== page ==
REVIEW: Self-Care as Armour: Reading Borrowed Lady: Martine Syms


"I spend a lot of time looking at pictures of women, trying to learn something about them, and maybe learn something about myself."1

Martine Syms, Notes on Gesture, 2015. Video still. Courtesy of the artist.

Borrowed Lady: Martine Syms is the third publication in the SFU Galleries Critical Reader Series and expands upon Syms' first solo exhibition in Canada (Audain Gallery, October 13 - December 10, 2016). In this iterative book, editor and curator Amy Kazymerchyk brings together vital texts that express Syms' methodologies and influences on her performance, text-based and media-based works. The Critical Reader contains a transcription of Syms' performative lecture, Misdirected Kiss; a poetic text by artist and friend Diamond Stingily; and a close reading of the exhibition by scholar Christina Sharpe. Together these texts expand upon ideas of self-care, Blackness, performance, gesture, and new media.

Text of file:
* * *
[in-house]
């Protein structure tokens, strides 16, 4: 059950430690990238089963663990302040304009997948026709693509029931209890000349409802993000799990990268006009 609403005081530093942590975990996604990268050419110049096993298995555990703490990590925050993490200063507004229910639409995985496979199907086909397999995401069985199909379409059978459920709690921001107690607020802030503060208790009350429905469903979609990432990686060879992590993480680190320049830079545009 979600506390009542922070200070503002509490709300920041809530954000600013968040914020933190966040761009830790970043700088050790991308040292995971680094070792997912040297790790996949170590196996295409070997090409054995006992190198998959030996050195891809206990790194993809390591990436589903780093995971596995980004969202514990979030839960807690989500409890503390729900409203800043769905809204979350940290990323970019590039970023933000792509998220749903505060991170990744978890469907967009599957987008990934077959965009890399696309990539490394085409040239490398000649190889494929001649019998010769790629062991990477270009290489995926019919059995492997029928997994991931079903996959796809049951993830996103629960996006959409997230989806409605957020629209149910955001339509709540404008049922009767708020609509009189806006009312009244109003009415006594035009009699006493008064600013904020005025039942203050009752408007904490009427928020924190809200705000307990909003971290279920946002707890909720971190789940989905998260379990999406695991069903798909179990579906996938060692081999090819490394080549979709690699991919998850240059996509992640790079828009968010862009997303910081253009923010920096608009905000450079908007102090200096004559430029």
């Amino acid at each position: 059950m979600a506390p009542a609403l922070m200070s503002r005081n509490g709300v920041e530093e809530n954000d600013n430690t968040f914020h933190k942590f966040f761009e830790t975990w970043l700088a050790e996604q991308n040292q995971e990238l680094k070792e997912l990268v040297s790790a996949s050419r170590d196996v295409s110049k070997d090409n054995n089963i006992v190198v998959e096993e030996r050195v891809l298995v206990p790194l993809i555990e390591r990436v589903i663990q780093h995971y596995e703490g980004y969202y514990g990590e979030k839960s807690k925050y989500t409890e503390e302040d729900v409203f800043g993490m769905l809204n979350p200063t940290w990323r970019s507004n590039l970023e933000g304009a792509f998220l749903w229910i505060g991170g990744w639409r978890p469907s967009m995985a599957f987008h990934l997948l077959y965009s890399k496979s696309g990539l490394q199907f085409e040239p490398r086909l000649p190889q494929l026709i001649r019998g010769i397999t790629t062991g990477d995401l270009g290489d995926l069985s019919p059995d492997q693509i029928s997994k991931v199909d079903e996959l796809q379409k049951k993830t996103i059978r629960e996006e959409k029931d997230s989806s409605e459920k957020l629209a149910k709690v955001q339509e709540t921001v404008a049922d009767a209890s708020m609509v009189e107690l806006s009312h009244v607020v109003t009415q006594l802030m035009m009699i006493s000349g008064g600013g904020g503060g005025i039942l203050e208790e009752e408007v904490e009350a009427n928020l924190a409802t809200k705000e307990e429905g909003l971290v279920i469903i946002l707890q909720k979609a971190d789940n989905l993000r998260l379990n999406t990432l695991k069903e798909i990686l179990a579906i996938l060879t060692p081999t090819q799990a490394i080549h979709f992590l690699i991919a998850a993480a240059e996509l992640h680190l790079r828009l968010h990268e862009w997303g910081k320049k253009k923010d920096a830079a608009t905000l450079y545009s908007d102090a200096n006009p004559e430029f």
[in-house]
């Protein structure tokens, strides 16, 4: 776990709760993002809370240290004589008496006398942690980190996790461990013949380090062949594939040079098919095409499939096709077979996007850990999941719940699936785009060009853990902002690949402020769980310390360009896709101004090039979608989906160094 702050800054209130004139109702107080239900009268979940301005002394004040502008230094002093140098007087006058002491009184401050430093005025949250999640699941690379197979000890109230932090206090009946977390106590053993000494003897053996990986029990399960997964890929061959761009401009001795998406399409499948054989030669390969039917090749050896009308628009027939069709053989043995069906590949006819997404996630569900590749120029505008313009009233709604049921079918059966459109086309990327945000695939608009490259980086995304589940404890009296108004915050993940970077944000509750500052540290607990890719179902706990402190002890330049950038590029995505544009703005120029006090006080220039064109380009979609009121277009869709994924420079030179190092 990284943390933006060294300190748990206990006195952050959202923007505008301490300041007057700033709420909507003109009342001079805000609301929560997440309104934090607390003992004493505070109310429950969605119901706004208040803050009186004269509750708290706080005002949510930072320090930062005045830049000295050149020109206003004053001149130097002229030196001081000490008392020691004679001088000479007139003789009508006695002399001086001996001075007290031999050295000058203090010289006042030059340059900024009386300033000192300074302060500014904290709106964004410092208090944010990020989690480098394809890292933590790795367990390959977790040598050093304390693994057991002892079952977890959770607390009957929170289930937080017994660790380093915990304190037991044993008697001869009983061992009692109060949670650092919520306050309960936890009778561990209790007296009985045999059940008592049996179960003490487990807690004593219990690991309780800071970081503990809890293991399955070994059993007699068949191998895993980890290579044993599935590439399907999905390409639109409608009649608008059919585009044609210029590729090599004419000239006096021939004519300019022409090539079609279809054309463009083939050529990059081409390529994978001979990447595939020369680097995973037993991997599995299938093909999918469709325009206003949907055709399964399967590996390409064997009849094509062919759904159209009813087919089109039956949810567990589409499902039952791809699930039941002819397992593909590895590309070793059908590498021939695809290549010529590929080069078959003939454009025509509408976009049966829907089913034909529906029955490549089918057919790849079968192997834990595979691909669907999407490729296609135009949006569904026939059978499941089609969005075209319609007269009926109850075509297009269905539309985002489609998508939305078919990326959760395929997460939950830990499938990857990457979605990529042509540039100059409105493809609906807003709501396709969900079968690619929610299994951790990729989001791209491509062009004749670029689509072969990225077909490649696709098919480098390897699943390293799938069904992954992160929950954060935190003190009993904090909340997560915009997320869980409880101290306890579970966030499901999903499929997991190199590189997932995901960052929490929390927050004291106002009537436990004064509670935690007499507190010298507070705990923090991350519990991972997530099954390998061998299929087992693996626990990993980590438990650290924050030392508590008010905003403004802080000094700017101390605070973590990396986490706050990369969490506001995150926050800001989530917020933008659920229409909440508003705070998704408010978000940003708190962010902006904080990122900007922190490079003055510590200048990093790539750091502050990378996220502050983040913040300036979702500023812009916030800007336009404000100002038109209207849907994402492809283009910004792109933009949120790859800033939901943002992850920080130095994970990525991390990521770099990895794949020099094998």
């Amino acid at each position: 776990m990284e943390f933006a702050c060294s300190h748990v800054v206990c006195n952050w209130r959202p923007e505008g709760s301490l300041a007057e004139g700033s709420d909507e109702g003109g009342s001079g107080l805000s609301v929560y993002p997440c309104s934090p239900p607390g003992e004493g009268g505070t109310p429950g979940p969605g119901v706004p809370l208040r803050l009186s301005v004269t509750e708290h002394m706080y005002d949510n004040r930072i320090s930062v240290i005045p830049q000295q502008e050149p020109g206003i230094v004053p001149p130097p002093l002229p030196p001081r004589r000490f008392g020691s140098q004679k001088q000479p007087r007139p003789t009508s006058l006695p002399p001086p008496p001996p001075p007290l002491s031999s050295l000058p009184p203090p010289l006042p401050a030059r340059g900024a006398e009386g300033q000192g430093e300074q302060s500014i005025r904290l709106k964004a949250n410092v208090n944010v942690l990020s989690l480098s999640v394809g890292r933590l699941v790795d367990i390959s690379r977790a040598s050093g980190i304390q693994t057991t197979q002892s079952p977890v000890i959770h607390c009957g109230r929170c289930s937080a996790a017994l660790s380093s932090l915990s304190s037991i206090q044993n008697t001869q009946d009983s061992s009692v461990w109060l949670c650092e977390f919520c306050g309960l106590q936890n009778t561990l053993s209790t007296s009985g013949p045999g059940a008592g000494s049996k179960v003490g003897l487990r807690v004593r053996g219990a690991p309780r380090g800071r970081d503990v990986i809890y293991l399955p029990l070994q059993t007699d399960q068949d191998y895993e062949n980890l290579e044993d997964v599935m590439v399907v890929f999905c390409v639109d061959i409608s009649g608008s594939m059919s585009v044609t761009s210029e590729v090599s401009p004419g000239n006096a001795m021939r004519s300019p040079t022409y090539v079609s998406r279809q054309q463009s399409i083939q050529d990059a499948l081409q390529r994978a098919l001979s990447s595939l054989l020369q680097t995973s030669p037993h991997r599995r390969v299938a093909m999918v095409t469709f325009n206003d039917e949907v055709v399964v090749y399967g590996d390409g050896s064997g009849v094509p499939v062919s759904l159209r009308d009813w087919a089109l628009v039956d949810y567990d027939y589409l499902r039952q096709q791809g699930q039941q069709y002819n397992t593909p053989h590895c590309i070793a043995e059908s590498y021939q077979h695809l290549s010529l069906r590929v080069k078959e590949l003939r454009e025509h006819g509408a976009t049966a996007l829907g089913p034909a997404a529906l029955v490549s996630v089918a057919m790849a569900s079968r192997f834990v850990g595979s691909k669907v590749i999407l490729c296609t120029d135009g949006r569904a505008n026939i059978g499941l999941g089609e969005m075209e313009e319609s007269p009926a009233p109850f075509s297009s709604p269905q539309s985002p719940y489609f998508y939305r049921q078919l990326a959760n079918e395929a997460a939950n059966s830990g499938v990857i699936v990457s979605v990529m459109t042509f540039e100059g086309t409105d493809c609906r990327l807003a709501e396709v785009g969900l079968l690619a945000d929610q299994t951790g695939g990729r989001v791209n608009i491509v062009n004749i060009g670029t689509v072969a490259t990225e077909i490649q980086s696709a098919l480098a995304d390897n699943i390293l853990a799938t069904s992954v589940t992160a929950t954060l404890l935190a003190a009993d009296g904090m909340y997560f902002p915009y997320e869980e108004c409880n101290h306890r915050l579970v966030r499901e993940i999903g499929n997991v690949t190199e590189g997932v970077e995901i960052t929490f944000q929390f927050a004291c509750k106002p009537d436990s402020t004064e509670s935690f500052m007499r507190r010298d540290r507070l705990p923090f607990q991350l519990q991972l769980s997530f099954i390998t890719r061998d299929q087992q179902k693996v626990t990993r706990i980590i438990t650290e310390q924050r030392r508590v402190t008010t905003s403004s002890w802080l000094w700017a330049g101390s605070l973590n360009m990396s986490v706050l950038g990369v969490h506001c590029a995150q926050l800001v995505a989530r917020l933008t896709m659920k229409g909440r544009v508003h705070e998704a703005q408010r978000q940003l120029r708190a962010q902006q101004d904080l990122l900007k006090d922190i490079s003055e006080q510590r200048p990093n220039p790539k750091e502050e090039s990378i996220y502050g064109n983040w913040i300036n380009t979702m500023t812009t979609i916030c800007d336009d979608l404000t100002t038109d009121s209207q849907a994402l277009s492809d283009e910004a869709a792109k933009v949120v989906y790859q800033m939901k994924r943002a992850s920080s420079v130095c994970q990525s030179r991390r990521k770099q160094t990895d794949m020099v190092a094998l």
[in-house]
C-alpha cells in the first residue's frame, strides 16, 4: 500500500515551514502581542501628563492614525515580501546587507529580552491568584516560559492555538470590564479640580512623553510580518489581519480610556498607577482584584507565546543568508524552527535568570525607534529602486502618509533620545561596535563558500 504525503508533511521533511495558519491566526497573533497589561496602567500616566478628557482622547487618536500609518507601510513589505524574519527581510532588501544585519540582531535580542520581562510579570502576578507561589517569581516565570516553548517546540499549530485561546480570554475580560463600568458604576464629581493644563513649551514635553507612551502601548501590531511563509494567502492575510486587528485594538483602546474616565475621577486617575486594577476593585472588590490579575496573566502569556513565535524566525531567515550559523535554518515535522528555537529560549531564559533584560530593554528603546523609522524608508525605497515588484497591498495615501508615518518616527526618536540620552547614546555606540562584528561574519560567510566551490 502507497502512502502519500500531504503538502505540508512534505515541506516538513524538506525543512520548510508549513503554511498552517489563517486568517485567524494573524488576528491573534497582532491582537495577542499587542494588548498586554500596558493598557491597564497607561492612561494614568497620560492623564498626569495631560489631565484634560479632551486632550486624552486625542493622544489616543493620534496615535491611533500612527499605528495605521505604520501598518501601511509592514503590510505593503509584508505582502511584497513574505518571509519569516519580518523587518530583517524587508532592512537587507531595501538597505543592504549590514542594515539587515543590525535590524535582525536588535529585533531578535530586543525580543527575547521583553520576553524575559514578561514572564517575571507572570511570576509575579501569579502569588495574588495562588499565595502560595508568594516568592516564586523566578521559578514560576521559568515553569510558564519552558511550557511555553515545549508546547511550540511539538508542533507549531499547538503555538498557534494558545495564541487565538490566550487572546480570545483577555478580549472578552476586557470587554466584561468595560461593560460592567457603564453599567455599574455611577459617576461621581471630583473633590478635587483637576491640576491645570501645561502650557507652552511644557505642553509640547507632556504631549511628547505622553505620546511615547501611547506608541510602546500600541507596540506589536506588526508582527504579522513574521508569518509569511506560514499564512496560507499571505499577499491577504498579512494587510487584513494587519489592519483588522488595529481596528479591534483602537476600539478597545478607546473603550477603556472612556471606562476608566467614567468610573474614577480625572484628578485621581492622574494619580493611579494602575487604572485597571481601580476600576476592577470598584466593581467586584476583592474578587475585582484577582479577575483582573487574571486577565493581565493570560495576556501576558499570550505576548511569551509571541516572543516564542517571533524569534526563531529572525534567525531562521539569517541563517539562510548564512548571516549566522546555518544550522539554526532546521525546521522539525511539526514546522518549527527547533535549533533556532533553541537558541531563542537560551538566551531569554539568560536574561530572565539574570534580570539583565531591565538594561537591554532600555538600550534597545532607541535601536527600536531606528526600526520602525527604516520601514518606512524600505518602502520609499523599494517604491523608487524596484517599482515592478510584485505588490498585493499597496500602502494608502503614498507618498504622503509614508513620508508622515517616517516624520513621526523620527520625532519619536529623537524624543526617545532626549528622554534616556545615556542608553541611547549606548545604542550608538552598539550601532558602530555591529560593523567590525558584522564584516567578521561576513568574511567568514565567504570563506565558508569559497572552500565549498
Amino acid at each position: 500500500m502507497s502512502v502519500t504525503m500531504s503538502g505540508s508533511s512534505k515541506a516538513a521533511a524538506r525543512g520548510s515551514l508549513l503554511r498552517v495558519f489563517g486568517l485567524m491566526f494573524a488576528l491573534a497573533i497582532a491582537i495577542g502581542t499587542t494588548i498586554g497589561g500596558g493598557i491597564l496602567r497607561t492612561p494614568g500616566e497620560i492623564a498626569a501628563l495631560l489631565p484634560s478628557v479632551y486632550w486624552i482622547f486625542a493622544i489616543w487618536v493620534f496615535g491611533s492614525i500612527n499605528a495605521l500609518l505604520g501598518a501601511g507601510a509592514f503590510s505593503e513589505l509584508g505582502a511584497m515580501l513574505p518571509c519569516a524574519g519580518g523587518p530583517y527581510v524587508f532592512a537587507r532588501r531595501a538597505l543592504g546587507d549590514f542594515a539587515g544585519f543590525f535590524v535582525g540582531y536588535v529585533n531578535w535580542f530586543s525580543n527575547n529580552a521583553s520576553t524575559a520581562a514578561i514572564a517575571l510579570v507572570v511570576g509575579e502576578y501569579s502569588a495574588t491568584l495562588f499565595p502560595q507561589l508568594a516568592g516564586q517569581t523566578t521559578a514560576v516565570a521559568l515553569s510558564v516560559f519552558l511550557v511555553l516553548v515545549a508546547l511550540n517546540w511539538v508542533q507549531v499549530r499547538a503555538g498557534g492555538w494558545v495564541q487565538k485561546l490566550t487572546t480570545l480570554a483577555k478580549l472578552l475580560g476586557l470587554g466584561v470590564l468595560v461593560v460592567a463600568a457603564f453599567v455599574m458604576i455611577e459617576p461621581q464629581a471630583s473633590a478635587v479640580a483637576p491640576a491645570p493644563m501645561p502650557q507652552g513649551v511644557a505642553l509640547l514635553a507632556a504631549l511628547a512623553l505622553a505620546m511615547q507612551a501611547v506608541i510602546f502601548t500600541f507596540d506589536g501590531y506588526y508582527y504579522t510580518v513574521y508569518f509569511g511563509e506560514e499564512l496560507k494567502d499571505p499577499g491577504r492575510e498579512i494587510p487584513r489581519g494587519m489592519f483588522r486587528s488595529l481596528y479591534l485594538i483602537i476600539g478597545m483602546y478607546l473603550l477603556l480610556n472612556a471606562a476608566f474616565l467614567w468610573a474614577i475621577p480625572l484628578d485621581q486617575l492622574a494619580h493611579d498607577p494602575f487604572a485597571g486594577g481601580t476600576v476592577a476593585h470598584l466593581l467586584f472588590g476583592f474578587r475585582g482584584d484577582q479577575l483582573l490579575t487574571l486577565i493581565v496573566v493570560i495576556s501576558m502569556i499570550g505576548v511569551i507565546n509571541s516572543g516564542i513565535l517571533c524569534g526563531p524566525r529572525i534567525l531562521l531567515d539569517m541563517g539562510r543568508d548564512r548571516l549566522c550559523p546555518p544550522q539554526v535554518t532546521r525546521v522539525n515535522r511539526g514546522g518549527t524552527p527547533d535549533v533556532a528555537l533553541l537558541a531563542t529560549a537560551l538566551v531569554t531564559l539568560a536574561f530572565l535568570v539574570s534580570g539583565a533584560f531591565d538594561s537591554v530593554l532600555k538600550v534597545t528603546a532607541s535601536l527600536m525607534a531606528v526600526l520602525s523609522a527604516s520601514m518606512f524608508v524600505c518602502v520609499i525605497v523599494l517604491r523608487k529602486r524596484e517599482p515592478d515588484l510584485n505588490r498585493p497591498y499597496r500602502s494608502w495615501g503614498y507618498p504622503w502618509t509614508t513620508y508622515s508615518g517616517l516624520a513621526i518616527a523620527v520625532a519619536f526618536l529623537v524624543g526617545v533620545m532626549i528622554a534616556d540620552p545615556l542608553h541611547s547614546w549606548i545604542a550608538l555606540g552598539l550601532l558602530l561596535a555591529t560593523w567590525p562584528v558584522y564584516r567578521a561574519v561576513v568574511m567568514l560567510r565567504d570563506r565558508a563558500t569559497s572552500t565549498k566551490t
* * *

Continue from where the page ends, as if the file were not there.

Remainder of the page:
In the transcription of Misdirected Kiss, previously presented at Western Front as part of Scrivener's Monthly (January 28, 2016, Vancouver) and at The Broad in Los Angeles (January 21, 2016), Syms traces the various philosophical, visual and cinematic representations of contemporary and historical Black life that have informed her alongside familial inheritances. She reminisces about her great Aunt Bunt and the belongings and legacy she left behind after her death. Sharpe recalls in the essay, The Crook of Her Arm, that "[Aunt Bunt] taught Syms how to stand, how to dress, how to talk."2 Syms not only reflects on familial influences but also broader pop-culture: sitcom television, pop music, celebrity icons, and Internet culture. These are the popular archives Syms works with to expand upon the contingencies that construct Black identity. Her method in Misdirected Kiss is unique in that she gives equal weight to the influence of her family and pop culture on her identity.